As the episode ends, with Harvey tearing up Louis’ resignation letter and adjusting to the realization he might never truly get what he wants from Jessica, the future of Pearson Hardman is still murky. The only thing clear is that Suits is back to being on the top of its game.

Stray observations:

  • Worst scene of the week: Mike getting beat up by Tess’ ex. The aftermath was great, but the scene itself was unsubtle at best.
  • Harold was never my favorite, so I’m not sad to see him go. He was always just a bit too broad to be believable in this universe. I wish we could have seen his sharkatee tattoo before he went. (Side note: Now I want there to be a real animal called a sharkatee. Get to mating, manatees and sharks!) (Science schmience.)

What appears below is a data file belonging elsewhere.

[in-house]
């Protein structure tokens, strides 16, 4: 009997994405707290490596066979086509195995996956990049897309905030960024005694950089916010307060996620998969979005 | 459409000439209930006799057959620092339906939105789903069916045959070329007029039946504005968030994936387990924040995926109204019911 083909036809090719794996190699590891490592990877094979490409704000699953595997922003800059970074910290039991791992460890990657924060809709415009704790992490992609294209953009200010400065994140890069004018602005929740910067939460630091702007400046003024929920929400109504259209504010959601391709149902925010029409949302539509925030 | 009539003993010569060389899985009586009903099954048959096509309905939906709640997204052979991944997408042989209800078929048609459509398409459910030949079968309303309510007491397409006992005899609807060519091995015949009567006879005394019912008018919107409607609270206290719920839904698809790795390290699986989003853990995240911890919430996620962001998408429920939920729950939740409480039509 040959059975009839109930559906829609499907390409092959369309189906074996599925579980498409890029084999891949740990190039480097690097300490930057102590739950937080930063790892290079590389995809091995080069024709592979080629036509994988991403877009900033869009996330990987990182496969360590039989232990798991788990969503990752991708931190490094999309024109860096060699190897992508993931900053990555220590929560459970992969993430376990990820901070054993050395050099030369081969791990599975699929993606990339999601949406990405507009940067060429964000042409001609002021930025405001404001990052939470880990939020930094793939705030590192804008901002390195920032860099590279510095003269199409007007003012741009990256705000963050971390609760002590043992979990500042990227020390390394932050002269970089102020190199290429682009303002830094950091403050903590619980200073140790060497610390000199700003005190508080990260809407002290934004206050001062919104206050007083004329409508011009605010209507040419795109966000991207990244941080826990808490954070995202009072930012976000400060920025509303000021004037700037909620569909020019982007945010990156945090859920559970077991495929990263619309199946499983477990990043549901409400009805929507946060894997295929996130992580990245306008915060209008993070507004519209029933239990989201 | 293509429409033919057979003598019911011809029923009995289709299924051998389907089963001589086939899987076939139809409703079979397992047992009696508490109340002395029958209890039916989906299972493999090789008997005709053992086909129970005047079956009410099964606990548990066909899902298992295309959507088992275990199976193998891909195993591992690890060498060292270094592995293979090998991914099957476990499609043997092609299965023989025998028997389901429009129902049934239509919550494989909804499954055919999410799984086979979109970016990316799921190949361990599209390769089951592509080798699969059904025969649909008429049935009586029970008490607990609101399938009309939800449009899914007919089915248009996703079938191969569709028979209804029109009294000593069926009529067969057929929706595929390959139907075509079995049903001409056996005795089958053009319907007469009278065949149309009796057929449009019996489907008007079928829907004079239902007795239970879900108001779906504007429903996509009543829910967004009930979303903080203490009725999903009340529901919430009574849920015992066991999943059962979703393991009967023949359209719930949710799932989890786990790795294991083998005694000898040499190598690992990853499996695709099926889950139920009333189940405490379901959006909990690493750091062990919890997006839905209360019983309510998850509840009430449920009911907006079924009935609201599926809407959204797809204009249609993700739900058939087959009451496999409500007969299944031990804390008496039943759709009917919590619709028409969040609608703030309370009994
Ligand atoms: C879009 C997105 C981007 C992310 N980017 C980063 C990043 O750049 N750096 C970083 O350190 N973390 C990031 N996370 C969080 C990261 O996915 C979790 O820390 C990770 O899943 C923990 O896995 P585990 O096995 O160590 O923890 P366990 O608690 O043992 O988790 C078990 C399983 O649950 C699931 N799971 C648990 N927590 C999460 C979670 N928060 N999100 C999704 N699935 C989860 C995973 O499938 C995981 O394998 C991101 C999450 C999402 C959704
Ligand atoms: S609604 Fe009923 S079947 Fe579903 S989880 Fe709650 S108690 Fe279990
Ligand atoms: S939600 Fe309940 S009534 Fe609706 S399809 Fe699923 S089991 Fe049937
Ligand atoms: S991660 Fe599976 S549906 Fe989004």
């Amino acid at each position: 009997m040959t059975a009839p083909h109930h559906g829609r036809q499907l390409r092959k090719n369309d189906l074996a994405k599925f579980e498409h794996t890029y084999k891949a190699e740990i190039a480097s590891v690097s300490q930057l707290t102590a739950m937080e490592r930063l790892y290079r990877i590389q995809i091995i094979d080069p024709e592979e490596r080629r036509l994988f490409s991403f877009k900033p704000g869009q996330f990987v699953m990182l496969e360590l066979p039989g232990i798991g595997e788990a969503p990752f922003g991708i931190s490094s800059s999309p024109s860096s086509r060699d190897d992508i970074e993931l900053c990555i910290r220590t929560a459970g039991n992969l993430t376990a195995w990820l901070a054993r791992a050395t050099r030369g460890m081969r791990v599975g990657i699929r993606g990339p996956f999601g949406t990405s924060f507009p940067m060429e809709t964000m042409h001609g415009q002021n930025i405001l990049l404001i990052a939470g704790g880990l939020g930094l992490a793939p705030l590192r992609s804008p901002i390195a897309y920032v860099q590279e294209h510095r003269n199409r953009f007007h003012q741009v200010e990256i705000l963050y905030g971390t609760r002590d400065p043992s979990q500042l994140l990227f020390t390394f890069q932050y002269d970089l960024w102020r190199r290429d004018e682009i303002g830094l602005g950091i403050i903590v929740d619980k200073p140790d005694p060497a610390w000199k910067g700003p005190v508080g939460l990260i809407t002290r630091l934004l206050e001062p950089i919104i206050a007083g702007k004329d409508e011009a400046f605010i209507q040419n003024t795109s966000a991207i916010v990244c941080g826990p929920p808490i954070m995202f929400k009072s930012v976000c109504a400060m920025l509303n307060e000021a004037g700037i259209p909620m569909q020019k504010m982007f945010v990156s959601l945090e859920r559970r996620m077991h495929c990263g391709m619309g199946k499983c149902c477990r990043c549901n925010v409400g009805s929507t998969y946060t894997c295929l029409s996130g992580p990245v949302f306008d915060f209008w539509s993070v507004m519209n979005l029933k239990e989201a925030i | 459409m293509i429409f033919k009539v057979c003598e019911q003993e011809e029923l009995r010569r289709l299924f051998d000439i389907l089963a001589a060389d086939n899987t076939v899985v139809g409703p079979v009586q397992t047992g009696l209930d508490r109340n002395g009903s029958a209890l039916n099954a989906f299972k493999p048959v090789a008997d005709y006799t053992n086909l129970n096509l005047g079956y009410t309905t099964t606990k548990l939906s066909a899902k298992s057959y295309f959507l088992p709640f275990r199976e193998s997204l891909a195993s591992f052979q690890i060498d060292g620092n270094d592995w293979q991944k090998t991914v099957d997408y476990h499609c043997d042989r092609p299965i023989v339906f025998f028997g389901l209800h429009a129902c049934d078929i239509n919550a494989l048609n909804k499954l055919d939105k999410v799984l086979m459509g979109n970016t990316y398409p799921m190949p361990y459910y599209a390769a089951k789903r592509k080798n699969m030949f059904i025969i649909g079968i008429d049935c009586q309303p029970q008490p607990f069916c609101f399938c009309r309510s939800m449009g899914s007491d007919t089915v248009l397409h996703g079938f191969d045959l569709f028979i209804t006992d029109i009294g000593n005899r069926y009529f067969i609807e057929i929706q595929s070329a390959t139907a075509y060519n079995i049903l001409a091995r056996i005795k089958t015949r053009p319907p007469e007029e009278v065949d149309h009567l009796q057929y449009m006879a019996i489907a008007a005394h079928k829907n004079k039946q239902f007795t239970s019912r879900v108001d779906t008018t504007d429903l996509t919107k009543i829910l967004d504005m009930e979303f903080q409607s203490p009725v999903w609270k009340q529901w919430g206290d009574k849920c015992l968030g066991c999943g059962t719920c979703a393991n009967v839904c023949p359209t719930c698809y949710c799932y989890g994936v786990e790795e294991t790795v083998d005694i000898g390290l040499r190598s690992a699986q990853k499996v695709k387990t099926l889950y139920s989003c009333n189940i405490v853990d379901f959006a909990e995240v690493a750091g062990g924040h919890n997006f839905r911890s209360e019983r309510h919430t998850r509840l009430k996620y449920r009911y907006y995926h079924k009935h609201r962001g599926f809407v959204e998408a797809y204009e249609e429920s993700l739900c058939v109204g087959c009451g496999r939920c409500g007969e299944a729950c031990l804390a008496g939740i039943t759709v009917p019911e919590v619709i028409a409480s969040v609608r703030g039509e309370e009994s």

• Although Mike absolutely drove me insane last week, I like that he only gradually got his shit together in this episode. Him being late and then not quite understanding just how deep a hole he was actually in felt like a nice, honest character beat.
  • Another great, great scene: Louis and Mike in the bathroom. Louis’ analysis of his relationship with Harvey was perfect, and he and Mike always have a great rapport when they both let their guards down. And he mentioned his cat!
  • I assume Harvey’s new hire is going to start next week. Very curious to see how she will be integrated.
  • “Do you want to talk about it? I have ice cream.” Donna is the best.
  • Louis: “Use other people’s antibacterial cream? Please, I might as well give myself a staph infection.”